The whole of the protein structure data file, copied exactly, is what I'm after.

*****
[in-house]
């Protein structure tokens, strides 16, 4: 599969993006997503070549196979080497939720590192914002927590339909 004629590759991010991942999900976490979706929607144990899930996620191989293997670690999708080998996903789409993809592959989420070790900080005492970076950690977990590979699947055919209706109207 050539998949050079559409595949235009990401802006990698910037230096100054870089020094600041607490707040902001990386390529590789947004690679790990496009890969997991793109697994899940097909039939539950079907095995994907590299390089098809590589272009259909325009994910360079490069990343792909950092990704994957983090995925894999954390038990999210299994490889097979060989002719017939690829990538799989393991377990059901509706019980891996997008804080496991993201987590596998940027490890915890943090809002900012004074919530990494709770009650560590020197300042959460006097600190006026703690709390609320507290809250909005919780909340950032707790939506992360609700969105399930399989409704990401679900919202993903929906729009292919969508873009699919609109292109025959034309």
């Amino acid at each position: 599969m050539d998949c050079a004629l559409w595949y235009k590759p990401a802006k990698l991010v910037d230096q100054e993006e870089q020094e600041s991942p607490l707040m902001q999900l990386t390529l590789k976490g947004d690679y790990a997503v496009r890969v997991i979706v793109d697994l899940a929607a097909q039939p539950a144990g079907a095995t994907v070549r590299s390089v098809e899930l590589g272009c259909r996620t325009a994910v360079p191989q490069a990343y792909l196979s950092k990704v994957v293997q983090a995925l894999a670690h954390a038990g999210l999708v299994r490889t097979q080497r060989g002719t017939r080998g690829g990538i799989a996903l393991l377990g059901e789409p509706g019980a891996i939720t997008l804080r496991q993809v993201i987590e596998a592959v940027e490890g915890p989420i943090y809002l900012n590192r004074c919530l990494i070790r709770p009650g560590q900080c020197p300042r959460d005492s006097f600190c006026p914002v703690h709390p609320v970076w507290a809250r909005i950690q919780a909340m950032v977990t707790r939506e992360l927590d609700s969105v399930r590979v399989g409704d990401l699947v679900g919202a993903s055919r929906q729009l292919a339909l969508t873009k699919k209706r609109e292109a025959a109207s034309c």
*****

[in-house]
């Protein structure tokens, strides 16, 4: 599969993006997503070549196979080497939720590192914002927590339909 004629590759991010991942999900976490979706929607144990899930996620191989293997670690999708080998996903789409993809592959989420070790900080005492970076950690977990590979699947055919209706109207 050539998949050079559409595949235009990401802006990698910037230096100054870089020094600041607490707040902001990386390529590789947004690679790990496009890969997991793109697994899940097909039939539950079907095995994907590299390089098809590589272009259909325009994910360079490069990343792909950092990704994957983090995925894999954390038990999210299994490889097979060989002719017939690829990538799989393991377990059901509706019980891996997008804080496991993201987590596998940027490890915890943090809002900012004074919530990494709770009650560590020197300042959460006097600190006026703690709390609320507290809250909005919780909340950032707790939506992360609700969105399930399989409704990401679900919202993903929906729009292919969508873009699919609109292109025959034309």
């Amino acid at each position: 599969m050539d998949c050079a004629l559409w595949y235009k590759p990401a802006k990698l991010v910037d230096q100054e993006e870089q020094e600041s991942p607490l707040m902001q999900l990386t390529l590789k976490g947004d690679y790990a997503v496009r890969v997991i979706v793109d697994l899940a929607a097909q039939p539950a144990g079907a095995t994907v070549r590299s390089v098809e899930l590589g272009c259909r996620t325009a994910v360079p191989q490069a990343y792909l196979s950092k990704v994957v293997q983090a995925l894999a670690h954390a038990g999210l999708v299994r490889t097979q080497r060989g002719t017939r080998g690829g990538i799989a996903l393991l377990g059901e789409p509706g019980a891996i939720t997008l804080r496991q993809v993201i987590e596998a592959v940027e490890g915890p989420i943090y809002l900012n590192r004074c919530l990494i070790r709770p009650g560590q900080c020197p300042r959460d005492s006097f600190c006026p914002v703690h709390p609320v970076w507290a809250r909005i950690q919780a909340m950032v977990t707790r939506e992360l927590d609700s969105v399930r590979v399989g409704d990401l699947v679900g919202a993903s055919r929906q729009l292919a339909l969508t873009k699919k209706r609109e292109a025959a109207s034309c």